I don’t think I have to cite statistics to prove North Americans are getting heavier. But in case you’re unconvinced by words and numbers, a map might help.  Take this illustration of obesity trends (your web browser has to be set up to display animated images) taken from maps at the US Centers for Disease Control and Prevention.

obesity map animation 2 - cdc

Trends in Canada and the rest of the developed world, are similar, though less extreme. 

Historically, two decades is just the blink of an eye—but it’s been occasioned by a simply unprecedented increase in our girth.  Year-to-year, the trend is basically imperceptible.  But over time, all of that gradual change adds up to massive, even fundamental shift. 

  • There’s a fairly straightforward explanation for what’s happening here:  on average, people eat more than than they used to, and they exercise less.  In some cases intentionally, and in others accidentally, we’ve engineered daily exercise out of our lives.  Our jobs have become more sedentary, and in many of the neighborhoods built after World War II, walking to school or stores is somewhere between inconvenient and impossible.  And rising incomes, coupled with a system of agricultural subsidies that encourages the overproduction of grains, means that we’ve surrounded ourselves with an abundance of ridiculously cheap high-calorie foods. 

    But of those two explanations—falling levels of daily exercise, rising calorie consumption—which predominates?  This National Bureau of Economic Research working paper (pdf link) argues that the bigger of the two culprits is the abundance of cheap, high-calorie food:  82 percent of the recent rise in developed-world obesity, it argues, has been caused by an increase in calorie consumption.  Falling levels of physical activity matters too, but it’s less than a fifth of the story behind obesity trends.  (The website This is Why You’re Fat—an online gallery of ridiculously artery-clogging foods—is apparently onto something.)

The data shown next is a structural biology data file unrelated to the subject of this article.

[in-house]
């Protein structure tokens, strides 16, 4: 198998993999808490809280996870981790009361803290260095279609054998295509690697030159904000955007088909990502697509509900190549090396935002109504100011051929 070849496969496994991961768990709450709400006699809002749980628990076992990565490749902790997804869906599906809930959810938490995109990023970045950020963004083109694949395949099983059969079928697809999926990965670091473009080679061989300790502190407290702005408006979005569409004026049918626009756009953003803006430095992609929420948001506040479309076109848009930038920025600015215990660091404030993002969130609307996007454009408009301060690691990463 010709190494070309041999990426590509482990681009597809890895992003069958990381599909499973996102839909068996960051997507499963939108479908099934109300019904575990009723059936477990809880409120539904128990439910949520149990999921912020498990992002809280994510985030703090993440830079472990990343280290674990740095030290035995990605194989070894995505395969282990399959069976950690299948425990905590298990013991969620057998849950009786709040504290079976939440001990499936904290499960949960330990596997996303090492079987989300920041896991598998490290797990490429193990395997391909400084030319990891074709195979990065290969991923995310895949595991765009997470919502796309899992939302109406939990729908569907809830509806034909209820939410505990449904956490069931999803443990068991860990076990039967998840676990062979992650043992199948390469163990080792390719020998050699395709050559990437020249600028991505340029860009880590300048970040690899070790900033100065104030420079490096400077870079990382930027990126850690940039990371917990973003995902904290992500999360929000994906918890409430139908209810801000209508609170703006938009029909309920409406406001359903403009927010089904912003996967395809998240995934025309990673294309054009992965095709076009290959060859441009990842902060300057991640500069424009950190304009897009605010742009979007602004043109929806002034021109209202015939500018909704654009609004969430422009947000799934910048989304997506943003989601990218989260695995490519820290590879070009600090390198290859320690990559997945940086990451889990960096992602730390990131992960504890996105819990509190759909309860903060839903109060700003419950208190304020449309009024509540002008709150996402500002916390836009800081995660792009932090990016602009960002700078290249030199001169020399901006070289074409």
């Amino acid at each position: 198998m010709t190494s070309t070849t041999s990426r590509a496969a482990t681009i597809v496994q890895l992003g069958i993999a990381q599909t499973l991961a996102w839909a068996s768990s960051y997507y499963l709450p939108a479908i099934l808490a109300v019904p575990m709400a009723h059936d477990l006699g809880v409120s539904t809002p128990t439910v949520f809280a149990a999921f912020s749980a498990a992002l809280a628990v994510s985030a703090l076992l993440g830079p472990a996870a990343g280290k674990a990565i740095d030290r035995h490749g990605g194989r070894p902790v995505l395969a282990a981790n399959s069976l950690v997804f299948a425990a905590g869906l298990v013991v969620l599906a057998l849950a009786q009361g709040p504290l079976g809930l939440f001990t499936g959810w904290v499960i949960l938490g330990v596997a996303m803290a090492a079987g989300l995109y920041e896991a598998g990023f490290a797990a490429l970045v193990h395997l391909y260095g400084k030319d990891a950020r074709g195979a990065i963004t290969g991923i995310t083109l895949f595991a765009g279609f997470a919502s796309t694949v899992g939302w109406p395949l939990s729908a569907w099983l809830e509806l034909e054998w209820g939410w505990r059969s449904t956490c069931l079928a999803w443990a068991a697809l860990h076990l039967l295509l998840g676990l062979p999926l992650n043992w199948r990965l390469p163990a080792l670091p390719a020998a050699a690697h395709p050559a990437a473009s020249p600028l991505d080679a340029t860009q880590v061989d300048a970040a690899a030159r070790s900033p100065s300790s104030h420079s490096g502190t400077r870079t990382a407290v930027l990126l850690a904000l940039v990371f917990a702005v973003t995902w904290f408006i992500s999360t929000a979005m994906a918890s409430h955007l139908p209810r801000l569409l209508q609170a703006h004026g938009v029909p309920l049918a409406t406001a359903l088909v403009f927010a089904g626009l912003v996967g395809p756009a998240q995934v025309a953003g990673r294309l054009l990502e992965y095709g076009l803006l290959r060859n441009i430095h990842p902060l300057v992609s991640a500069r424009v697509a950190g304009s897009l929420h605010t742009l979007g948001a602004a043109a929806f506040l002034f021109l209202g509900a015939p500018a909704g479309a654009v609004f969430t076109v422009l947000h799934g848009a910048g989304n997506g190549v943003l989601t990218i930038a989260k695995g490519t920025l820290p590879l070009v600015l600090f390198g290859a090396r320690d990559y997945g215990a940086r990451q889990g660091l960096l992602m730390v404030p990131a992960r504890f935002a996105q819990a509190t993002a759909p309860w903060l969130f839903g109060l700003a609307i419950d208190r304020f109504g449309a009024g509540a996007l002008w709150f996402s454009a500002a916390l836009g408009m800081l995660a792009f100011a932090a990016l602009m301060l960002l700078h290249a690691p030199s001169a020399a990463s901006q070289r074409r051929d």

That said, we should be careful not to equate weight and health.  A landmark study published in 2005 in the Journal of the American Medical Association actually found that overweight individuals—folks with a Body Mass Index between 25 and 30—have lower mortality rates than folks who are “normal” weight.  And while obesity (BMI > 30) is associated with significantly higher mortality rates than either normal weight or overweight, the impact of obesity on mortality has declined over time.  The idea that being “overweight” may not be a major health risk has sparked quite a bit of controversy about correlation vs. causality—a debate that leaves experts and non-experts alike unsure of what “healthy weight” really means. 

    Which takes us back to exercise.  The decline in physical activity may be a relatively minor culprit in expanding waistlines—but no matter what your weight, moderate daily exercise is good for your health. Which, in my mind at least, suggests that redesigning our neighborhoods and communities to facilitate walking and biking may be, in the long run, an important avenue for improving public health.